Fried-chicken Mushroom
(Lyophyllum decastes)
Roasted Chicken
Fried-chicken Mushroom sculpture

Fried-chicken Mushroom

sculpture, acrylic paint

The fried chicken mushroom is completely different from the chicken mushroom, and it doesn't even taste like fried chicken (at least, not to me). Its cap, which measures 1 to 5 inches across, is convex to almost flat, beige to yellow brown to grayish, with a margin that is in-curved at first, then upturned as the mushroom ages.

Fried-chicken Mushroom

Fried-chicken Mushroom

Note the crowded gills.

The broad, whitish gills attach or sometimes slightly descend the stalk.

Fried-chicken Mushroom, side view

Fried-chicken Mushrooms, side view

Note how these mushrooms grow in clusters.

The spore print is white. The whitish stalk is 2 to 4 inches long, 1/4 to 3/4 inch wide.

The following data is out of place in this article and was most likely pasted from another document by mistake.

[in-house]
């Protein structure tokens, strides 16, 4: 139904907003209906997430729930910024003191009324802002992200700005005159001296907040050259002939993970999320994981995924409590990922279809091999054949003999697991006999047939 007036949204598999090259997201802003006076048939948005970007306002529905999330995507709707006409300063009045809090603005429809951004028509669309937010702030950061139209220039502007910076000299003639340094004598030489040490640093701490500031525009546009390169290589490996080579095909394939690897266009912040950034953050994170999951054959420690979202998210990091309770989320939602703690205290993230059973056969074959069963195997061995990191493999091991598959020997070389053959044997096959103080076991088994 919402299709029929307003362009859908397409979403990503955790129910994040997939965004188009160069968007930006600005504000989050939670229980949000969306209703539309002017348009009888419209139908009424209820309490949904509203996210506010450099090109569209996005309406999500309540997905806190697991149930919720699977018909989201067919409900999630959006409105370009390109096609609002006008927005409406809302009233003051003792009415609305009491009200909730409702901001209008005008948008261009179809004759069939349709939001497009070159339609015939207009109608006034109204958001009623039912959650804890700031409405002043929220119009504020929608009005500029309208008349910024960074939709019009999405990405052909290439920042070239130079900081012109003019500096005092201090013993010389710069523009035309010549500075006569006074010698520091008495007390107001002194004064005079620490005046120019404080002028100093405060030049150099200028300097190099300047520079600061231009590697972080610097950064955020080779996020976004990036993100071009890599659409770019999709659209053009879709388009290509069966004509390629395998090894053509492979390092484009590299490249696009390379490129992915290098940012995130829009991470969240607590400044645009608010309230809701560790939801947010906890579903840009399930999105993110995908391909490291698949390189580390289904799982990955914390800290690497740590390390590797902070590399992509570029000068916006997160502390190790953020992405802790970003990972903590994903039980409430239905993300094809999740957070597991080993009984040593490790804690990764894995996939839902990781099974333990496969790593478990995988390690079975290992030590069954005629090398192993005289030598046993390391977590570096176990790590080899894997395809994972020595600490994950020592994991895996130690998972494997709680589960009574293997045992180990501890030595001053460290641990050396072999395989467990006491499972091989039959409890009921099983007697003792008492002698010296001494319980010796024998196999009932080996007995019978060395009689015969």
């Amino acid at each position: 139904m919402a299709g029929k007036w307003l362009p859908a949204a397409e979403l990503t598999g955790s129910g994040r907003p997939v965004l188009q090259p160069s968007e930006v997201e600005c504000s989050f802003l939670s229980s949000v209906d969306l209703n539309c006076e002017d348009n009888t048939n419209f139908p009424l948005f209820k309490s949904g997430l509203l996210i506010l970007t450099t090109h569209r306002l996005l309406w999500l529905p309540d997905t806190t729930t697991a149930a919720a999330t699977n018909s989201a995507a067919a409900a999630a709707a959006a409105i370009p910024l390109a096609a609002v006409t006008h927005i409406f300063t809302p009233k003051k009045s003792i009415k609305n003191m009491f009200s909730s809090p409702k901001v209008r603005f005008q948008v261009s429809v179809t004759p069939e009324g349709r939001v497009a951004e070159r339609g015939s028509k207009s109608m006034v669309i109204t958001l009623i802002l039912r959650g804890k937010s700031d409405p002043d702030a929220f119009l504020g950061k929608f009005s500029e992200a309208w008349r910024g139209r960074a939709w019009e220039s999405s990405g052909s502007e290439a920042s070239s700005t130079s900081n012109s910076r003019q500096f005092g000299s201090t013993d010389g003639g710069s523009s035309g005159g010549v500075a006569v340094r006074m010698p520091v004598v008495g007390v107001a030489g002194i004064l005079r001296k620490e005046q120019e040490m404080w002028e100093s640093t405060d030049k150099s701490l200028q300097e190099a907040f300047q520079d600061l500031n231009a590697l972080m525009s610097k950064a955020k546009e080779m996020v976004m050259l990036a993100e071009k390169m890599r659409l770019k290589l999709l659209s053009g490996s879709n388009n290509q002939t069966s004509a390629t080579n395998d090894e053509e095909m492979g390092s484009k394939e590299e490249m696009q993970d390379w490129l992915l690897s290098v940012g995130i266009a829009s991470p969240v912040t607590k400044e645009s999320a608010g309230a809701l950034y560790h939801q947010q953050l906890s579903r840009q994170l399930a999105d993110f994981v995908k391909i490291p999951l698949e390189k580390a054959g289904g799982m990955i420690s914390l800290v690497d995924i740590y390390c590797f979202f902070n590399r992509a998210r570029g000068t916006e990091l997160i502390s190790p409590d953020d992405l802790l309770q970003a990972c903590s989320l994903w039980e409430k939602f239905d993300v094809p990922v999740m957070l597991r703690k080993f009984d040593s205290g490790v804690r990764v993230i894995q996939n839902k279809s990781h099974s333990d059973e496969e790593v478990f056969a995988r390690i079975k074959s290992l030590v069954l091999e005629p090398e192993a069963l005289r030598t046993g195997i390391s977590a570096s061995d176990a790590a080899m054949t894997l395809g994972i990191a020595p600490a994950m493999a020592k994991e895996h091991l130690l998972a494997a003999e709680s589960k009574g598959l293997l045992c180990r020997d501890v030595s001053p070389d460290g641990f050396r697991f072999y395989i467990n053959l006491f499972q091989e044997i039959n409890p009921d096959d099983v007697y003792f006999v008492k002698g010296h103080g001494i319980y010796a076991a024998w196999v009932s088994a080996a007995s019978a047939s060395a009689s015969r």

You can find shopping bags full of this mushroom anywhere in America, spring and fall (sometimes in the summer), growing on the ground in grassy areas or overgrown places and on disturbed soil, where the fungus decomposes organic material.

Fried-chicken Mushrooms, from above

Fried-chicken Mushrooms, from above

Note the convex caps of these young specimens, as compared to the upturned cap of the older specimen in the sculpture, above.

Fried chicken mushroom is considered second-rate, and it is when you sauté it with onions and garlic. But Asian cooks consider it first-rate because that's how it tastes when they use it correctly—in soups, stew, and sauces. Its sweet flavor, chewy texture, and slight okra-like thickening effect make it perfect for such dishes. This mushroom cooks in 15 to 20 minutes. Because you can find it in such large quantities, it's often worthwhile to use the caps and stems separately, adding the caps to your best recipes, and keeping the stems for dishes you're going to purée.
Fried Chicken Mushroom Drawing

Fried-chicken Mushroom Cluster

pen-and-ink drawing